Gifts of the Program: Tact.

One of the things I love about Al-Anon in our region is that during the holidays many of the groups have “gifts of the program” meetings. They put up pine branches and candles and bake ziti and cookies and pass out little “gifts.” I’ve been going to one particular Gifts of the Program meeting since 1999. That year they gave out paper bookmarks, and mine said, “Joy.”

It was the year my mother died, and I kept waiting to feel joy. And the times I did were few and far between.

I’ve learned in my program of recovery from addiction that I get what I give. I sat in the meeting the other night thinking that I probably didn’t feel much joy because I wasn’t giving much out. It had no chance to come back to me.

This year it was bookmarks again—beaded ones on string. And mine said, “Tact.”

Frankly, at first I was disappointed to draw “tact” as a gift. Much more hopeful to get “peace” or “serenity” or “self-care,” or even “sponsorship” or “forgiveness.” These are all gifts I’ve drawn in the past.

The more I sat with the gift, the more I liked it.

Tact is the gift of being able to handle difficult or delicate situations with sensitivity.

The root of the word is the Latin tactus, “a sense of touch,” from tangere, “to touch.”

Tactile. Contact.

I grew up in a household that was sadly devoid of tact, except for my father’s ability to smooth over conflicts and stop verbal sparring without screaming himself. Part of the way he did this was through touch. Dad had huge hands, with the square nails of a scientist. But though they were large, they weren’t heavy; sensitively boned, tough and capable of work but free of meanness or brutality. As far as I know, Dad was never in a fight. I never saw him punch anyone; he whipped me and my brother a few times, but it was mostly my mother who used her hands (and other tools) against our bodies.

Dad didn’t need to do that to teach us. He had tact.

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I haven’t been writing as much on this blog in recent months because my life is undergoing enormous changes. I’m coming to the end of my third year of sobriety. It feels almost as though the ground is shifting underneath my feet; as though vast weather-systems are moving through, washing out the land and changing the very terrain. I appreciate your patience with me.

I’ve been able to stay sober. Sometimes, just barely. Other times, I feel solidly sober, unable to be knocked off my sober boots (thanks to my friend Heather for the allusion) by any amount of wind or seismic shocks.

I’m grateful to be sober.

I’m terribly lonely, though.

It’s hard for me to call people, even my sponsor, because I want to look like a good girl. I don’t like leaning on folks. I don’t like showing weakness. I’m afraid that showing weakness will lead me to indulge in self-pity, and I can’t afford that indulgence.

I go whole days without touching another person.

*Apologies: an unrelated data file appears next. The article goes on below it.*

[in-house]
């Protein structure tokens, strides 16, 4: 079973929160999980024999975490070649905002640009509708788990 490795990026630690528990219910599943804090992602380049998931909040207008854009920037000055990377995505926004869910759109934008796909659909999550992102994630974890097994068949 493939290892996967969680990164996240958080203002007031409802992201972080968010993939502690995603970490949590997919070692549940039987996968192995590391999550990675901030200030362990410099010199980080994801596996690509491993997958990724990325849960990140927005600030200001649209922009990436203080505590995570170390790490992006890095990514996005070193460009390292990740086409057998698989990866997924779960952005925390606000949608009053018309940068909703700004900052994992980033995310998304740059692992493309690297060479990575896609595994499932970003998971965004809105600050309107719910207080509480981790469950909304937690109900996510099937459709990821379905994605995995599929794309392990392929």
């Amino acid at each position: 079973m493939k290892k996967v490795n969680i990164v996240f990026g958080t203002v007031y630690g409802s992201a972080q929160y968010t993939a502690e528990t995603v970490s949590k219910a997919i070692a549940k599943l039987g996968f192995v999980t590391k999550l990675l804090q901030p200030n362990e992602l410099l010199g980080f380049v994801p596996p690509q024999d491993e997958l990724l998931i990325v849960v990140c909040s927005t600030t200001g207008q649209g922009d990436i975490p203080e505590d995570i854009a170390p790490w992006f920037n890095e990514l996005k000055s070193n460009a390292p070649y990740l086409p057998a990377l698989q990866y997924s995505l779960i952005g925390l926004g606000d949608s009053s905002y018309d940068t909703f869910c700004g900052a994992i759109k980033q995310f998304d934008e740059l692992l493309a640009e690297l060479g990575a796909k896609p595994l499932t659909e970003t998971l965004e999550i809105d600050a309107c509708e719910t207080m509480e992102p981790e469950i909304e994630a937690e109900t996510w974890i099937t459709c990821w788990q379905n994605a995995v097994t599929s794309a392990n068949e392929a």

I sat in the meeting thinking, What I really want is to be touched.

So instead of waiting for Tact to come to me, the way I waited for Joy 13 years ago, I’m going to have to engage in the difficult practice of giving contact, giving human touch. And maybe some of that will come back to me—if I keep myself open to it.

 

  • http://www.facebook.com/growinpeace Danny Deutsch

    we have a game at the sabbath table of passing around a deck of “angel cards” – each one has an attribute, gift, attitude, etc.
    i’m always amazed at how useful the ones are that seem disappointing at first. like tact. what a clunker. but how deep.
    hugs are good. we’re (almost) all starved for touch. be brave.
    love,
    danny

  • http://twitter.com/PamPeekeMD Dr. Pamela Peeke

    What a wonderful post and what a wonderful response about the angle cards. Perhaps every addict — especially addicts, who have been withdrawn into their substance — needs to keep a little “touch” fund going at all times. Therapeutic massage is safe touching, a chance to engage with tact.

    I’m sharing this with my readers and patients. Thank you and stay as open as your blog.

  • djrbikes

    G – I had many of those same feelings as I heard you read the word “tact”. As I heard each gift I thought to myself, what if that was mine – what would I say. I kept turning “tact” over and over, like a stone I found on the beach. I forgot my gift and had ask my SO to remind me. When you get a gift that causes you pause and perhaps a bit of immediate disaapointment it becomes the gift that keeps on giving. It becomes a challenge as you think about what it means and how it fits. Personally I think tact is an amazing gift and one that I aspire toward. Perhaps you can loan it to me. The reaching out stuff is a struggle for me too. I never thought about it, but it takes a degree of tact to trust others with yourself and to admit powerlessness. Perhaps you can knit an ugly green and red sweater with the word “tact” right between Santa and the Snowman.

  • http://guineveregetssober.com/ Guinevere

    Pamela, thanks for being here… Had a massage this week and the woman who works on my body suggested I throw my arms open wide and feel myself grow big. At one point she let my arms dangle off the edges of the table. “Feel how big you are,” she said. Do you find sometimes women are afraid to take up space in the world?

    The Hunger Fix looks amazing and I hope maybe we have a chance to talk about it sometime soon. /G

  • http://guineveregetssober.com/ Guinevere

    DJR, you are an amazing friend… thank you. /G